Sunday, 25 March 2018

Unearthed by Amie Kaufman and Meagan Spooner

Unearthed by Amie Kaufman and Meagan Spooner is the first in a new series from the authors that brought us the Starbound Trilogy, which started with These Broken Stars. I really enjoyed their first series, but this first book was a bit of a struggle to get through, mainly thanks to some persistent science errors.

When Earth intercepts a message from a long-extinct alien race, it seems like the solution the planet has been waiting for. The Undying's advanced technology has the potential to undo environmental damage and turn lives around, and Gaia, their former home planet, is a treasure trove waiting to be uncovered.

For Jules Addison and his fellow scholars, the discovery of an alien culture offers unprecedented opportunity for study ... as long as scavengers like Amelia Radcliffe don't loot everything first.

Mia and Jules' different reasons for smuggling themselves onto Gaia put them immediately at odds, but after escaping a dangerous confrontation with other scavvers, they form a fragile alliance. In order to penetrate the Undying temple and reach the tech and information hidden within, the two must decode the ancient race's secrets and survive their traps. But the more they learn about the Undying, the more their presence in the temple seems to be part of a grand design that could spell the end of the human race ...

This book didn't start too badly but I had trouble getting fully immersed. Once the plot really got going it felt a bit too contrived and, quite frankly, like a video game. I suspect it's difficult to write people solving puzzles in an alien temple-thing without it sounding like a video game... but I ended up putting the book aside for several weeks because the game I was playing at the time was better and actually made more sense (Zelda: Breath of the Wild). Why do I bring up sense-making? Well there were some science errors in Unearthed, including one that was so integral to the setting it was mentioned over and over again. It annoyed me and contributed to my putting the book down when I was about half-way through.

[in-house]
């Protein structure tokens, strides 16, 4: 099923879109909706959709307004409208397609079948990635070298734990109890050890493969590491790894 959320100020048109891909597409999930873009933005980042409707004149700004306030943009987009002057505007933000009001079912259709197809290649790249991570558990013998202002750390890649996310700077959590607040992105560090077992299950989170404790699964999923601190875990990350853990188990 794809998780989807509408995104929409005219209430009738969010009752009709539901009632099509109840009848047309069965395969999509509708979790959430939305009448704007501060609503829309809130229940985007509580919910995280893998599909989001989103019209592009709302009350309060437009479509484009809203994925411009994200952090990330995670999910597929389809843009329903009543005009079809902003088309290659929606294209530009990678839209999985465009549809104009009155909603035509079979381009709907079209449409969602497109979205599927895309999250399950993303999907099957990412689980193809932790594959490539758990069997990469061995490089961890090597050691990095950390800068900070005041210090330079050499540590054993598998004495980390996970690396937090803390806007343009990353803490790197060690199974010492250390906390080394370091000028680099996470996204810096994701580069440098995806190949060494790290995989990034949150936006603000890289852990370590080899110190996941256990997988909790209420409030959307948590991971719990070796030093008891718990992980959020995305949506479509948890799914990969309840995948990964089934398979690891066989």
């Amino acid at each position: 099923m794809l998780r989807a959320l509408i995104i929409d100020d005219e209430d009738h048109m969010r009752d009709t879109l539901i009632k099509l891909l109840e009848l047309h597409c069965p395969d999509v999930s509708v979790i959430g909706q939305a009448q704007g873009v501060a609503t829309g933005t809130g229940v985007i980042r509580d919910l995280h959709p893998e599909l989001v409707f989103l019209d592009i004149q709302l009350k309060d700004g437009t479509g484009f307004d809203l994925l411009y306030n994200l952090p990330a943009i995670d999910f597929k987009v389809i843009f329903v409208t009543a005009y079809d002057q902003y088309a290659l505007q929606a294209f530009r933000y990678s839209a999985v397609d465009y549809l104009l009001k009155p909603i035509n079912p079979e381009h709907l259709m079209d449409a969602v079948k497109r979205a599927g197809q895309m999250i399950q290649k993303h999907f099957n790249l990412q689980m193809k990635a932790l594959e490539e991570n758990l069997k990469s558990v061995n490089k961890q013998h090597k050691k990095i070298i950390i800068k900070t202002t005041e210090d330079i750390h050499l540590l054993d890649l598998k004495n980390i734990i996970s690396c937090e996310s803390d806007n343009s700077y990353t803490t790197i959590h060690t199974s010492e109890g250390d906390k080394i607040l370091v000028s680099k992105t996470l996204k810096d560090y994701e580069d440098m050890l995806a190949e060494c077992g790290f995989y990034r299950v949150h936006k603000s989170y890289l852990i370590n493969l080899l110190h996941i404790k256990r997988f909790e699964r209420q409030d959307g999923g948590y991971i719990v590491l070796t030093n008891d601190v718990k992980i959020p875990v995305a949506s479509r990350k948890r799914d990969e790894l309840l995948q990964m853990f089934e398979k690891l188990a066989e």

Unfortunately, when I picked it up again, the things that had annoyed me about the book hadn't magically disappeared (alas). The persistent science problem was still there, some other science stuff was a bit sloppy (first they're in another galaxy, then they're on the other side of our galaxy, then they're in another galaxy again, all without leaving the planet), and I didn't really connect with the characters. They weren't bad characters, but I found them more interesting individually than as a romantic couple. They're initial interactions were actually the most interesting, since they come from different countries and different socioeconomic statuses, setting up a slightly antagonistic vibe. Their inevitable coupling off was less satisfying. Also, the fact of their survival was a pretty logical assumption since the book is told in alternating first-person chapters, and a lot of the dangerous situations they were in felt less tense for it.

The ending was interesting but flawed. There was a pretty good reveal, but it went along with some things that didn't entirely make sense for sciencey reasons. Having said that, those things might be resolved in a satisfying way in later books when we know more. The thing that bothered me throughout the book doesn't have a chance of this though.